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Published: Verve Magazine, Features, May 2008

Sanjay Leela Bhansali’s Padmavati has brought operas in the Indian context into the forefront of every coffee-table discussion. Sitanshi Talati-Parikh examines the relevance of operas and their place in society, and discovers that India has a long-standing operatic tradition


Opera is music drama,’ said Richard Wagner, the famous German composer, conductor, music theorist and essayist. Suddenly, the world of sung-drama or musicals falls wide open into the purview of what is commonly considered ‘opera’. Musicals are not to be confused with operas – the former are closer to plays interspersed with singing, and the latter a dramatic art form wherein singers and musicians combine text with a musical score.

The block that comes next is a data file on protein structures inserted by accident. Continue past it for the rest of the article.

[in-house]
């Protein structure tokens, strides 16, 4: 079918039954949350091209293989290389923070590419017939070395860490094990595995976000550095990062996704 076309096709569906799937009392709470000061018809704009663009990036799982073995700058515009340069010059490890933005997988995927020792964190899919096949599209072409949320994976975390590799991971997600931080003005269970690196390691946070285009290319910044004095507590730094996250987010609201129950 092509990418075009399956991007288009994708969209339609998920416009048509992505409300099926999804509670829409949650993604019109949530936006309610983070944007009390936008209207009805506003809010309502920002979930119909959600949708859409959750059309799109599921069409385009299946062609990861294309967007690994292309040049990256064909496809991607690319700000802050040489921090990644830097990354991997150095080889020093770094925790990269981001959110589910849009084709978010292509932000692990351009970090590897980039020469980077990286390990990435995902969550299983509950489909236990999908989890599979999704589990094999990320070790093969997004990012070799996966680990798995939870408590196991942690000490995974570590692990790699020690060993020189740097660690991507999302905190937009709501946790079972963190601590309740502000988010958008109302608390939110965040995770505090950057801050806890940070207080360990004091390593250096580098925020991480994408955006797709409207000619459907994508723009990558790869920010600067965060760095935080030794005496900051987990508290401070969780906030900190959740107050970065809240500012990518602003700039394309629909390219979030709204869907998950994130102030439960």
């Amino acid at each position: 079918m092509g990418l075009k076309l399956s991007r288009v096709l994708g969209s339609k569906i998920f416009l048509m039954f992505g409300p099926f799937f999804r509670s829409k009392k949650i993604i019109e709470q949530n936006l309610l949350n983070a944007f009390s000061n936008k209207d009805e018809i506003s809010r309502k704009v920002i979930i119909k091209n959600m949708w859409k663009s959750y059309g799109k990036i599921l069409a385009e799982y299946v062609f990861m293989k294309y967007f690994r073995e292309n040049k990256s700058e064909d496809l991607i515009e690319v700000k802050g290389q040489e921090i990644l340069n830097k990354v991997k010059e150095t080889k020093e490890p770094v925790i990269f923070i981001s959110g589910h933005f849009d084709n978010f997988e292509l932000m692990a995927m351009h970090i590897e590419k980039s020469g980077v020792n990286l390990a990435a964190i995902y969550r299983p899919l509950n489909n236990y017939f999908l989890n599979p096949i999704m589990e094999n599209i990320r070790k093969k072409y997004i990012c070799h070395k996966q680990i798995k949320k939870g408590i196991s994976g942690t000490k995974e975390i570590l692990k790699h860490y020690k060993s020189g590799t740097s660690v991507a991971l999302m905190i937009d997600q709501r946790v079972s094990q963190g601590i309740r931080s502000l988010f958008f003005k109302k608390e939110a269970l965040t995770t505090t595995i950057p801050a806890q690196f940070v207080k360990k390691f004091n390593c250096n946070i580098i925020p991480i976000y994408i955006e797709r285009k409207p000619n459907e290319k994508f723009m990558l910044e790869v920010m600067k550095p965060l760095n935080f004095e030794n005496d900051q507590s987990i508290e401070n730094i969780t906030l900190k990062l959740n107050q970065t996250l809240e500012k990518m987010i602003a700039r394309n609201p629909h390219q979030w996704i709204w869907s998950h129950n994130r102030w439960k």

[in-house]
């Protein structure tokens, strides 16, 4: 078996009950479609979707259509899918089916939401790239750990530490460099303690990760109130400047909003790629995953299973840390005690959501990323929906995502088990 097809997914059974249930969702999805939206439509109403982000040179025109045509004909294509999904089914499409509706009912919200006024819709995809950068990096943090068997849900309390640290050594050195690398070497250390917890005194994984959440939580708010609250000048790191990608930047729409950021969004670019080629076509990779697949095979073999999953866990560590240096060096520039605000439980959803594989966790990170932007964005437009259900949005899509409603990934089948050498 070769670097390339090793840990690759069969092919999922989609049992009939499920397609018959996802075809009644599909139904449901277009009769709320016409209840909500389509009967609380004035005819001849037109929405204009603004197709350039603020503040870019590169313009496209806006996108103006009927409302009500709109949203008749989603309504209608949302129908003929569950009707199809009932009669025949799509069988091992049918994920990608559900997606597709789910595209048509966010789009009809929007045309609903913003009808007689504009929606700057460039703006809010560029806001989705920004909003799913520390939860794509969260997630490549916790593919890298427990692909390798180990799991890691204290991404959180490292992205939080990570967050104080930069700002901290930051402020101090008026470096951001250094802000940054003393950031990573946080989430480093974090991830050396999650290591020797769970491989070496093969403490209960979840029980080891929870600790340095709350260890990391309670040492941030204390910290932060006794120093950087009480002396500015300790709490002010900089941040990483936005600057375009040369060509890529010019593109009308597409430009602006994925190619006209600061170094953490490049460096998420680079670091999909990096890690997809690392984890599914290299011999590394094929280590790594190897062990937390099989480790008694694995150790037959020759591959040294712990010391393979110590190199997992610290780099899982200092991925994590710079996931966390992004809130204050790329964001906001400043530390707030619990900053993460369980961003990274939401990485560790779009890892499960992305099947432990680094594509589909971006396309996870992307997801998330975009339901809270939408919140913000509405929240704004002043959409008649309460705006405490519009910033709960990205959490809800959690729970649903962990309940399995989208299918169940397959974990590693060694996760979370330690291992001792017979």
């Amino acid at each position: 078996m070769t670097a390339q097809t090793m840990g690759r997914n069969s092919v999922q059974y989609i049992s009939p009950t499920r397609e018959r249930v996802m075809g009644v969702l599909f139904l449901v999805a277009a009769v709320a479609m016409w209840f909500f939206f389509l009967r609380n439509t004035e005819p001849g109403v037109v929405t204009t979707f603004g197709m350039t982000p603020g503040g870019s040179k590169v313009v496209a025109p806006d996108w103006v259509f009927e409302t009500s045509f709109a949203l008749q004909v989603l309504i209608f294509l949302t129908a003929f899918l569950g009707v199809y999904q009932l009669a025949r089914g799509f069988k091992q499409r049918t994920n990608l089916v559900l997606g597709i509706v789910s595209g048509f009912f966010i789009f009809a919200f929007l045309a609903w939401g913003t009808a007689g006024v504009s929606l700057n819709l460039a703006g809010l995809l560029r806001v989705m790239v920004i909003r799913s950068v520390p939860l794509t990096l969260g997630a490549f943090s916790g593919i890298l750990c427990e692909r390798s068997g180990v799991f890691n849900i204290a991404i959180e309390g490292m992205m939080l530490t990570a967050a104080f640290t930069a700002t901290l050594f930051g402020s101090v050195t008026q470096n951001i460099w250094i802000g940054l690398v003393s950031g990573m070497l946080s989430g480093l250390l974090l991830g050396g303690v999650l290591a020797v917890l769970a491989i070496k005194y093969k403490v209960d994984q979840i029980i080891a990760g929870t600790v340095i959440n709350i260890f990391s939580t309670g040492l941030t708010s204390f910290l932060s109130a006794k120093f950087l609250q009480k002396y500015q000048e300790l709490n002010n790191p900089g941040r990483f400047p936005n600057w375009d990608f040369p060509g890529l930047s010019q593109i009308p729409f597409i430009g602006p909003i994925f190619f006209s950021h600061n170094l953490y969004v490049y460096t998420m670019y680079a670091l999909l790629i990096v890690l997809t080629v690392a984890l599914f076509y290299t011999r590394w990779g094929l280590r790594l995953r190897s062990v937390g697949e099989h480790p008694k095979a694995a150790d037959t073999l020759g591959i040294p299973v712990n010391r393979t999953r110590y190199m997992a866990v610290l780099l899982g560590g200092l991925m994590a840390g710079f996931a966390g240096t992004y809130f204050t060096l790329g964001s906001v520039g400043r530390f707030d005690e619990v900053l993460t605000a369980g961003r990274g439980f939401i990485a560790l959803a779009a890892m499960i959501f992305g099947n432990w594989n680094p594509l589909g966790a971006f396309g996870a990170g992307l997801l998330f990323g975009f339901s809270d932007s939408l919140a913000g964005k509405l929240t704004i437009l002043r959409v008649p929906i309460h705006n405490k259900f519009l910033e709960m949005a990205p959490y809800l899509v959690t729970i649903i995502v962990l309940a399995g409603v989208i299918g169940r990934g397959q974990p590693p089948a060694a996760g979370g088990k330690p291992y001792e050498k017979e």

India has a distinctive sung-drama tradition, from the sentimental lyrical tales, Sufi poetry and the Ramlila of the north, to Chakyar Koothu and Ottamthullal of the south, even if the classical operas in the European style are a far cry from our own operatic form. In India, Dip Chand introduced the importance of voice-culture and voice-modulation and an emphasis on emotion in music, incorporating music, dance, verse, ballad recital and pantomime. From plays drawn from legends to current themes like women empowerment and AIDS awareness, this form of theatre serves a social purpose as well.

Luciano Berio, experimental Italian composer, spoke about the birth of the opera in the 16th century: ‘Opera once was an important social instrument, especially in Italy. With Rossini and Verdi, people were listening to opera together and having the same catharsis with the same story, the same moral dilemmas. They were holding hands in the darkness. That has gone. Now perhaps they are holding hands watching television.’